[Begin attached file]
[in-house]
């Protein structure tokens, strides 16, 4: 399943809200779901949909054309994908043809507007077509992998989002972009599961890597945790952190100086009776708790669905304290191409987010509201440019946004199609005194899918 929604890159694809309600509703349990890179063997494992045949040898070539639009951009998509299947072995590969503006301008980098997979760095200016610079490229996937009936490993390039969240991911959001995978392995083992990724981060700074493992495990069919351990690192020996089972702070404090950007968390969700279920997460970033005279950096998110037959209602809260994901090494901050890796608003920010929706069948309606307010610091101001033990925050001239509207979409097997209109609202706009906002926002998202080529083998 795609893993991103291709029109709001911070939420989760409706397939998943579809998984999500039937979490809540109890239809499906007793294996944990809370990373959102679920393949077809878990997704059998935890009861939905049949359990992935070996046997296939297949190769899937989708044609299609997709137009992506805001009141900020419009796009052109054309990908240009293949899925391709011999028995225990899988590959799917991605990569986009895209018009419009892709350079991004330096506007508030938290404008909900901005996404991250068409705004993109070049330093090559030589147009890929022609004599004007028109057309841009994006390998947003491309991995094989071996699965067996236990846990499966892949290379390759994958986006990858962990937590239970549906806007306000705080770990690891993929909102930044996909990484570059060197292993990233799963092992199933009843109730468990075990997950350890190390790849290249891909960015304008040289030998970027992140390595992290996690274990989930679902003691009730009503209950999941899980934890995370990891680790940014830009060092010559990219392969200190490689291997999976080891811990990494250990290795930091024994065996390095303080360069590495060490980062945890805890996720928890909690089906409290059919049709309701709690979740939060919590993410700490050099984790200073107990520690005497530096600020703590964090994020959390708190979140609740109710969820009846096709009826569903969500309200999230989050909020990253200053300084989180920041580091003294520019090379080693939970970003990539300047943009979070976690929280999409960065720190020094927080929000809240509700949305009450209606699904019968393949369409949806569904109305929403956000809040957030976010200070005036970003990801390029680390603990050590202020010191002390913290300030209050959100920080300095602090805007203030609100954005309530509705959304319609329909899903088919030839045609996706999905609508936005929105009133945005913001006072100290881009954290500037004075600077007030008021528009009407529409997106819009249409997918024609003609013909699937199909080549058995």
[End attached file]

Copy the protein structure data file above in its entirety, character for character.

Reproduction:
[in-house]
């Protein structure tokens, strides 16, 4: 399943809200779901949909054309994908043809507007077509992998989002972009599961890597945790952190100086009776708790669905304290191409987010509201440019946004199609005194899918 929604890159694809309600509703349990890179063997494992045949040898070539639009951009998509299947072995590969503006301008980098997979760095200016610079490229996937009936490993390039969240991911959001995978392995083992990724981060700074493992495990069919351990690192020996089972702070404090950007968390969700279920997460970033005279950096998110037959209602809260994901090494901050890796608003920010929706069948309606307010610091101001033990925050001239509207979409097997209109609202706009906002926002998202080529083998 795609893993991103291709029109709001911070939420989760409706397939998943579809998984999500039937979490809540109890239809499906007793294996944990809370990373959102679920393949077809878990997704059998935890009861939905049949359990992935070996046997296939297949190769899937989708044609299609997709137009992506805001009141900020419009796009052109054309990908240009293949899925391709011999028995225990899988590959799917991605990569986009895209018009419009892709350079991004330096506007508030938290404008909900901005996404991250068409705004993109070049330093090559030589147009890929022609004599004007028109057309841009994006390998947003491309991995094989071996699965067996236990846990499966892949290379390759994958986006990858962990937590239970549906806007306000705080770990690891993929909102930044996909990484570059060197292993990233799963092992199933009843109730468990075990997950350890190390790849290249891909960015304008040289030998970027992140390595992290996690274990989930679902003691009730009503209950999941899980934890995370990891680790940014830009060092010559990219392969200190490689291997999976080891811990990494250990290795930091024994065996390095303080360069590495060490980062945890805890996720928890909690089906409290059919049709309701709690979740939060919590993410700490050099984790200073107990520690005497530096600020703590964090994020959390708190979140609740109710969820009846096709009826569903969500309200999230989050909020990253200053300084989180920041580091003294520019090379080693939970970003990539300047943009979070976690929280999409960065720190020094927080929000809240509700949305009450209606699904019968393949369409949806569904109305929403956000809040957030976010200070005036970003990801390029680390603990050590202020010191002390913290300030209050959100920080300095602090805007203030609100954005309530509705959304319609329909899903088919030839045609996706999905609508936005929105009133945005913001006072100290881009954290500037004075600077007030008021528009009407529409997106819009249409997918024609003609013909699937199909080549058995």